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Home Forums Assignment courserra Google IT in Automation with Python Professional Certificate Crash Course on Python Practice Notebook- Object Oriented Programming (Optional)

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      Abhishek TyagiAbhishek Tyagi

      Object Oriented Programming (Optional)

      In this exercise, we’ll create a few classes to simulate a server that’s taking connections from the outside and then a load balancer that ensures that there are enough servers to serve those connections.

      To represent the servers that are taking care of the connections, we’ll use a Server class. Each connection is represented by an id, that could, for example, be the IP address of the computer connecting to the server. For our simulation, each connection creates a random amount of load in the server, between 1 and 10.

      Run the following code that defines this Server class.

      #Begin Portion 1#
      import random
      class Server:
          def __init__(self):
              """Creates a new server instance, with no active connections."""
              self.connections = {}
          def add_connection(self, connection_id):
              """Adds a new connection to this server."""
              connection_load = random.random()*10+1
              # Add the connection to the dictionary with the calculated load
              self.connections[connection_id] = connection_load
          def close_connection(self, connection_id):
              """Closes a connection on this server."""
              # Remove the connection from the dictionary
              if connection_id in self.connections:
                  del self.connections[connection_id]
          def load(self):
              """Calculates the current load for all connections."""
              total = 0
              for load in self.connections.values():
                  total += load
              # Add up the load for each of the connections
              return total
          def __str__(self):
              """Returns a string with the current load of the server"""
              return "{:.2f}%".format(self.load())
      #End Portion 1#

      Now run the following cell to create a Server instance and add a connection to it, then check the load:

      server = Server()

      After running the above code cell, if you get a NameError message, be sure to run the Server class definition code block first.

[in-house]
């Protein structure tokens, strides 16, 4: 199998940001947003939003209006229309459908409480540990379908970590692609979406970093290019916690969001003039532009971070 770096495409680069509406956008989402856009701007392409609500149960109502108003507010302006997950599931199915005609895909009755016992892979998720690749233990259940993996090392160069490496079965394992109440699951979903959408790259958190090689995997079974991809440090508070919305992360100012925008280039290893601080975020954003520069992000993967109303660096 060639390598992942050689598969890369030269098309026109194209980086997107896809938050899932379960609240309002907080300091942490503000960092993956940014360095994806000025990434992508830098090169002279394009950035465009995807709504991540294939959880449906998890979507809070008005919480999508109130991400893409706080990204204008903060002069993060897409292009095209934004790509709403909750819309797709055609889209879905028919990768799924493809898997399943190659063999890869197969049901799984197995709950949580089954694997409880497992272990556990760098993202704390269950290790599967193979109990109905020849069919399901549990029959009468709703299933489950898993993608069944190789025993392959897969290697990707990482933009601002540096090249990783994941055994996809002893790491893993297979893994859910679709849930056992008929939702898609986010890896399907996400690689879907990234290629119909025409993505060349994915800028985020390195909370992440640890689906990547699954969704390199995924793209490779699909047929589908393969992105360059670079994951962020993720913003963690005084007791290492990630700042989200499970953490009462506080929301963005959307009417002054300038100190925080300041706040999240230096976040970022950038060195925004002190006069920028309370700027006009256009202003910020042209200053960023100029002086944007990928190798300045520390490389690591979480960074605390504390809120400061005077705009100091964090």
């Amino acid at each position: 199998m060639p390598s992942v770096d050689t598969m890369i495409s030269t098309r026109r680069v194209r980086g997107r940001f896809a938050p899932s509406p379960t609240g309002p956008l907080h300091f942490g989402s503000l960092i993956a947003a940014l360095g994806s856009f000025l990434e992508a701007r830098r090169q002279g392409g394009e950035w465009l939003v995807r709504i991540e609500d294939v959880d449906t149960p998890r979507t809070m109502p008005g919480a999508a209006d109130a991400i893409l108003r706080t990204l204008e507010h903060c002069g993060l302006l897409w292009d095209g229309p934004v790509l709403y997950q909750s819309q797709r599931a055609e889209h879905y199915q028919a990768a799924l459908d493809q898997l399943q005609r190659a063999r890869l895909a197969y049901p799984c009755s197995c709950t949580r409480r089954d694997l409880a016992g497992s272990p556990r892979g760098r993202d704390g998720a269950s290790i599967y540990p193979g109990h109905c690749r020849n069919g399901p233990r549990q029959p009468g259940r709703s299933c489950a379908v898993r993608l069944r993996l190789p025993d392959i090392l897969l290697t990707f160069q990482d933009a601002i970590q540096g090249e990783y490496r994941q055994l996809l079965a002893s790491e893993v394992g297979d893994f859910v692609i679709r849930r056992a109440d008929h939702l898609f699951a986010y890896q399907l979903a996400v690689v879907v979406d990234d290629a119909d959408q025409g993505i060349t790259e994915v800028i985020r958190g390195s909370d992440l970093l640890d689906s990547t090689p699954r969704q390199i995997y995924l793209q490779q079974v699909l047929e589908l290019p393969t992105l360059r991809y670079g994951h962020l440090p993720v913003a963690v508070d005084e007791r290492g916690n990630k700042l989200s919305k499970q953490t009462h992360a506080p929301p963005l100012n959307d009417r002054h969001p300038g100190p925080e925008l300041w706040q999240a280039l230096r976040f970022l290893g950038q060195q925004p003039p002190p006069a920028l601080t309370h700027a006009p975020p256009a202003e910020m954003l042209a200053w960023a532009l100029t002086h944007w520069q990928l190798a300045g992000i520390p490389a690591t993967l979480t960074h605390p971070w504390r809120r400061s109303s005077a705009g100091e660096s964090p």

The output should be 0. This is because some things are missing from the Server class. So, you’ll need to go back and fill in the blanks to make it behave properly.

      Go back to the Server class definition and fill in the missing parts for the add_connection and load methods to make the cell above print a number different than zero. As the load is calculated randomly, this number should be different each time the code is executed.

      Hint: Recall that you can iterate through the values of your connections dictionary just as you would any sequence.

      Great! If your output is a random number between 1 and 10, you have successfully coded the add_connection and load methods of the Server class. Well done!

      What about closing a connection? Right now the close_connection method doesn’t do anything. Go back to the Server class definition and fill in the missing code for the close_connection method to make the following code work correctly:


      You have successfully coded the close_connection method if the cell above prints 0.

      Hint: Remember that del dictionary[key] removes the item with key key from the dictionary.

      Alright, we now have a basic implementation of the server class. Let’s look at the basic LoadBalancing class. This class will start with only one server available. When a connection gets added, it will randomly select a server to serve that connection, and then pass on the connection to the server. The LoadBalancing class also needs to keep track of the ongoing connections to be able to close them. This is the basic structure: